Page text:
Pin It
7 - Sunset Over Nablus (Expanse), Palestine, 2018
Sunset Over Nablus (Expanse), Palestine, 2018Photography by Dean Majd

Dean Majd Documents Everyday Palestinian Life in Intimate Photo Series

“The series is a life-affirming documentation of our existence as people,” says photographer Dean Majd of his project Separation, which he hopes can attest to Palestine’s humanity

Lead ImageSunset Over Nablus (Expanse), Palestine, 2018Photography by Dean Majd

To Dean Majd, born in Queens, New York to Palestinian immigrant parents, “photography is about the human condition. I can’t make work that’s only about the New York or Palestinian experience. Staying within the limits of those identities is an easy way out.”

Majd’s project Separation explores the contradictions of faith and grief, family and separation, hope and apartheid. Shot in 2018 during his very first visit to Palestine – and accompanied by his mother, a Palestinian refugee born in exile – Separation is bookended by two aerial photos of Jordan, and chronicles Majd’s journey from New York, to Amman, to the West Bank, to Israel, and back again. He documents Palestinian life along the way, mostly of his own elderly family many of whom he is meeting for the first time, and some for the last time too.

His debut series Hard Feelings is a Nan Goldin-inspired portrait of his community of skaters and graffiti artists in Queens. Separation is equally intimate, but more cautious and distanced, hence the title. “This is my family, I had to approach it with care. I felt like I had to earn the photographs”, says Majd.

While we have become accustomed to the stereotype of Palestine as an inherently violent and terrorised place – captured most recently in devastating images of the rubble of Gaza – Separation is more about the stuff of everyday life. The domestic, rural setting – and golden light – offers some respite from the landscape of urban destruction that we are so often exposed to in media coverage of the so-called conflict. Here, speaking in his own words, the photographer tells us more about his series.

“It was a hard trip. As a Palestinian, you can’t just get on a flight to Tel Aviv, we have to cross by land from Jordan. At the border I was aggressively interrogated by the Israelis like I was a threat to them. But I was just visiting my family. We decided to take the trip because my uncle in the coastal city of Acre – a kind of surrogate father to my mother – was dying of cancer. It was our last chance to see him.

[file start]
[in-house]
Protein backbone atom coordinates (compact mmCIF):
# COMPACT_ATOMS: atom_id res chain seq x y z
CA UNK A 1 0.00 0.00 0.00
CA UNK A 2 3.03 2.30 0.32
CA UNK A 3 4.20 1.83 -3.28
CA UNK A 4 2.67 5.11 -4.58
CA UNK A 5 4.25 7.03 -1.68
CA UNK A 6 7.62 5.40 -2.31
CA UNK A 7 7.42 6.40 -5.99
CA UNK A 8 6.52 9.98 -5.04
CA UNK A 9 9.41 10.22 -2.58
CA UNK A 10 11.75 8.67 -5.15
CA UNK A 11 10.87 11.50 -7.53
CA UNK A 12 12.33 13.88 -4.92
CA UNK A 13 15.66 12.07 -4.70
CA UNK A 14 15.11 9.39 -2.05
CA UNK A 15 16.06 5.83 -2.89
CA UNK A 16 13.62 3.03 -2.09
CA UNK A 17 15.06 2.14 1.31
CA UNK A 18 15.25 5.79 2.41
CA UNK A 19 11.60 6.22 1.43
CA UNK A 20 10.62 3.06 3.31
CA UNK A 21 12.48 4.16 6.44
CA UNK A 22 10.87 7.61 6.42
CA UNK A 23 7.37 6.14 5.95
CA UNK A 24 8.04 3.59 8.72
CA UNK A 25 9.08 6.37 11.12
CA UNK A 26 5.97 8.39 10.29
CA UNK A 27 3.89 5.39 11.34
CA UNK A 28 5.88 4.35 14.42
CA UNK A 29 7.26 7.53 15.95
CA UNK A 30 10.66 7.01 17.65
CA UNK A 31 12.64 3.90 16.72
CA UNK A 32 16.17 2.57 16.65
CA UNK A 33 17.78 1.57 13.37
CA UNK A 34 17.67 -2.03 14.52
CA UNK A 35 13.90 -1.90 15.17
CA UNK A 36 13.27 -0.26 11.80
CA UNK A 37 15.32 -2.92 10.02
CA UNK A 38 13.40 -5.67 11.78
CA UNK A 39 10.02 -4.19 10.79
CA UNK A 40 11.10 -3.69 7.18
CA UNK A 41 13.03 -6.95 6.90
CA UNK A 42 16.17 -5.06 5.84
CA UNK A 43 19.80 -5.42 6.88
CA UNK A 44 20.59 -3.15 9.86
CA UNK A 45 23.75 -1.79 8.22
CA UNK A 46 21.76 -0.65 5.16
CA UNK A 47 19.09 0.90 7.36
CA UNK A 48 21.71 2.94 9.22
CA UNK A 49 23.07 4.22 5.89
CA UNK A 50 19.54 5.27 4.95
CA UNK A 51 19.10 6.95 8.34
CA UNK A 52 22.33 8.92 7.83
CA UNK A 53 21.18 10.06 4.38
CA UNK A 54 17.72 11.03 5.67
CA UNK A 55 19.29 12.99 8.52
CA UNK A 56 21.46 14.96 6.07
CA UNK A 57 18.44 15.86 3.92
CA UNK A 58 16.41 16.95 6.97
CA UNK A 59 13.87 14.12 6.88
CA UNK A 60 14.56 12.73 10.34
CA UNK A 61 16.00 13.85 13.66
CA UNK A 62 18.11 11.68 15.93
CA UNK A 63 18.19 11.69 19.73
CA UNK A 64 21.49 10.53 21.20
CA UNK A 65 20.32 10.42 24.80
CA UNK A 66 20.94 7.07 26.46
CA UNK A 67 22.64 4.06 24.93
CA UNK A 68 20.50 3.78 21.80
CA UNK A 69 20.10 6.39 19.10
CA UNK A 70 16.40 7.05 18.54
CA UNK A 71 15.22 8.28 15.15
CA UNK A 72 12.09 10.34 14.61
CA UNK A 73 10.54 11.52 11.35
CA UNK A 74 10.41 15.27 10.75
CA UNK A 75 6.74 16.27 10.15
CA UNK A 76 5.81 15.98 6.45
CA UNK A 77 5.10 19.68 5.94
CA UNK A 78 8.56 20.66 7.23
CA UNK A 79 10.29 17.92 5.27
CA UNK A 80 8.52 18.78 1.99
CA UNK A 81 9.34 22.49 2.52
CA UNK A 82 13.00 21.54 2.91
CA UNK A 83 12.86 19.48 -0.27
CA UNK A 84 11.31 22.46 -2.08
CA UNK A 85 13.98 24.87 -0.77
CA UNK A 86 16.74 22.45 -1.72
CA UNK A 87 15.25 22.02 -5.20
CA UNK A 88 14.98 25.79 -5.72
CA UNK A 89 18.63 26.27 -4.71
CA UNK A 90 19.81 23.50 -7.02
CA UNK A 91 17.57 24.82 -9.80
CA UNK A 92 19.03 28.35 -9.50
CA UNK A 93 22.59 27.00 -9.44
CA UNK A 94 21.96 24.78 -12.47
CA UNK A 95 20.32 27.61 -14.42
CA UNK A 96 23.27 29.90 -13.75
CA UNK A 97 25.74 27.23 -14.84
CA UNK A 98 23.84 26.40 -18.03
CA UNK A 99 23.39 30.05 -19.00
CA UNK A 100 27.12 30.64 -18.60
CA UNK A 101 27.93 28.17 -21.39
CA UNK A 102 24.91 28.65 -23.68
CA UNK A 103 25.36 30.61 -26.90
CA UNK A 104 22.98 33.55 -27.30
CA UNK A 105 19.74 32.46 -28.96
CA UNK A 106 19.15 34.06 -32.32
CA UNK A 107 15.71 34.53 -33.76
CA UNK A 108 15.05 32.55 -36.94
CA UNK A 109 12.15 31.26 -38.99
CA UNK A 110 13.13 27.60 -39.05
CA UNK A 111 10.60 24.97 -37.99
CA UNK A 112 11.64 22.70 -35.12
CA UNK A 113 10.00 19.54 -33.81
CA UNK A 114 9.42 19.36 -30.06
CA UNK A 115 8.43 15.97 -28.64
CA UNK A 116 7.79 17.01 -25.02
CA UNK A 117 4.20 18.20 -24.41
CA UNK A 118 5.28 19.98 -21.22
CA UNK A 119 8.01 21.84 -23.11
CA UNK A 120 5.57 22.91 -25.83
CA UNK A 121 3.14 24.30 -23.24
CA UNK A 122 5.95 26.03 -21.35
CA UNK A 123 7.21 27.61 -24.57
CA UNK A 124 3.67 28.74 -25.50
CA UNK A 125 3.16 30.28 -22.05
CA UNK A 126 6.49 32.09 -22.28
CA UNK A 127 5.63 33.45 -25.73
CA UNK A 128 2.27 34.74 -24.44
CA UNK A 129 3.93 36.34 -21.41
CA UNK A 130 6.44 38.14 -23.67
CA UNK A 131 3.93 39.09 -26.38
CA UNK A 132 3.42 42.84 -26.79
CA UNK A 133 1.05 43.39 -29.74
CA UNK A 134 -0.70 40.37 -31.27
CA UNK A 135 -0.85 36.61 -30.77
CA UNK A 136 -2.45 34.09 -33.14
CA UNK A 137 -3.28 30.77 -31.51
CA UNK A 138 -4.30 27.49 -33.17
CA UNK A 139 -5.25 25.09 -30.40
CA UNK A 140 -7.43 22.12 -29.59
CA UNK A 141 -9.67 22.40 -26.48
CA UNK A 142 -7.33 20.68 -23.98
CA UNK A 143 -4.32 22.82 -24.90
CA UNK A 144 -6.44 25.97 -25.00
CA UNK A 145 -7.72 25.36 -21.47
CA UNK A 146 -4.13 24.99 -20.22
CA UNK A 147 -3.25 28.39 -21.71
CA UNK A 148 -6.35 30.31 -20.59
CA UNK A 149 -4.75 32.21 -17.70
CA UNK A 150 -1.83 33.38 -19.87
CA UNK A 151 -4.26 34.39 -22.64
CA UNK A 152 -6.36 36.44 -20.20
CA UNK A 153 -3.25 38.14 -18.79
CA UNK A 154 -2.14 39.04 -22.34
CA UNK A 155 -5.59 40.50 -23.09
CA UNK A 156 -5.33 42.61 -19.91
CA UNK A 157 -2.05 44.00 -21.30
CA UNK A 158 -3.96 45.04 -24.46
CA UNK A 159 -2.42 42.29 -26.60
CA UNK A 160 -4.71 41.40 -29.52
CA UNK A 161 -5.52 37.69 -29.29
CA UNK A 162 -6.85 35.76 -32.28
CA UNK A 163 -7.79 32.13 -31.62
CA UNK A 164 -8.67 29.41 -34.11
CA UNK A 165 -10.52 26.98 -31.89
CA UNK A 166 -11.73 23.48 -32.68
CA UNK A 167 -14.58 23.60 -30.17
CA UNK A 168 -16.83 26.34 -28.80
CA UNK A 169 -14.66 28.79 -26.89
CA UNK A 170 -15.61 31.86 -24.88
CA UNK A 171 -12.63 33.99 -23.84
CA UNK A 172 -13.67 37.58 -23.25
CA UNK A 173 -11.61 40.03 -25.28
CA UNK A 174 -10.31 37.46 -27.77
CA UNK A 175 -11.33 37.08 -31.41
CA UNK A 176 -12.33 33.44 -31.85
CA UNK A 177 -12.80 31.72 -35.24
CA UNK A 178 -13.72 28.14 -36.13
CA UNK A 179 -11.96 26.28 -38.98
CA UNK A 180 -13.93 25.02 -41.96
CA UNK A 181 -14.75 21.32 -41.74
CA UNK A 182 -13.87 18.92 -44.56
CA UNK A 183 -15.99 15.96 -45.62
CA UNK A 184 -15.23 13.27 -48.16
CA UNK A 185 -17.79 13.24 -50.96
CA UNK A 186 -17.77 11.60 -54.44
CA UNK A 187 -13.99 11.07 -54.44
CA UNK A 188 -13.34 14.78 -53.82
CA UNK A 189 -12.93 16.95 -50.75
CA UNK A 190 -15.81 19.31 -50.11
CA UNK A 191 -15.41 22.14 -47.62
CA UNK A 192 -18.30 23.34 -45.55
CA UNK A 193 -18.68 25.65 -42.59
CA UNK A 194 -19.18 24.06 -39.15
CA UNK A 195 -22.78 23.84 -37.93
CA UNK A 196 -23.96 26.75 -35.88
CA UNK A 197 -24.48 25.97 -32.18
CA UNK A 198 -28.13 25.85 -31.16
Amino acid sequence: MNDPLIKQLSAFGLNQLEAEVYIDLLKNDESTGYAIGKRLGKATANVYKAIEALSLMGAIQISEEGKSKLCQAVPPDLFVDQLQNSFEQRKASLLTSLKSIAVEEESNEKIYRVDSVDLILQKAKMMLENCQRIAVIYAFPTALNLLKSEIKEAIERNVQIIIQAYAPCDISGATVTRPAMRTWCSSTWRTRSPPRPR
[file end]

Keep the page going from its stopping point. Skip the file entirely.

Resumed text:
“Separation is a diary of travels. There’s the division of my family, and also my own physical, and emotional distance from Palestine. I grew up in Queens. That’s my life.

“So much of my New York work explores masculinity, especially male and emotional violence. Of course, it’s there in the Palestine series because there’s a harsh reality of apartheid that you can’t escape. But I wanted to show how Palestinians fight to live a normal life despite their oppression. The series is a life-affirming documentation of our existence as people.

“It was important to be honest with myself. I don’t experience apartheid in the same way my family does, so I didn’t want to deliberately seek out the violence of that system. Still, at the border, the Israelis tried to take my camera and they put my film rolls through the x-ray – two, three, four times – even though I begged them not to. Some of the images are fried. In the end, I guess the violence of the state was imposed on the series. In the photo of my mother, I actually think it enhances the intimacy.

“The series is maternal. I don’t speak Arabic, so I needed my mum there to protect me. I also feel I played a parental role too. We had our own world. We bonded so much. The trip was transformative for both of us.

“I’m not religious, but we prayed at the Al-Aqsa Mosque in Jerusalem. I went through the motions, I thanked God internally for all the people in my life. When I saw the attacks on the mosque last month I was just devastated. When you’ve experienced the holiness, it’s so painful to see that place desecrated. I took a social media hiatus because it was too hard to watch. I hope these photographs can be healing to others and attest to Palestine’s humanity.”

Follow Dean Majd on Instagram here.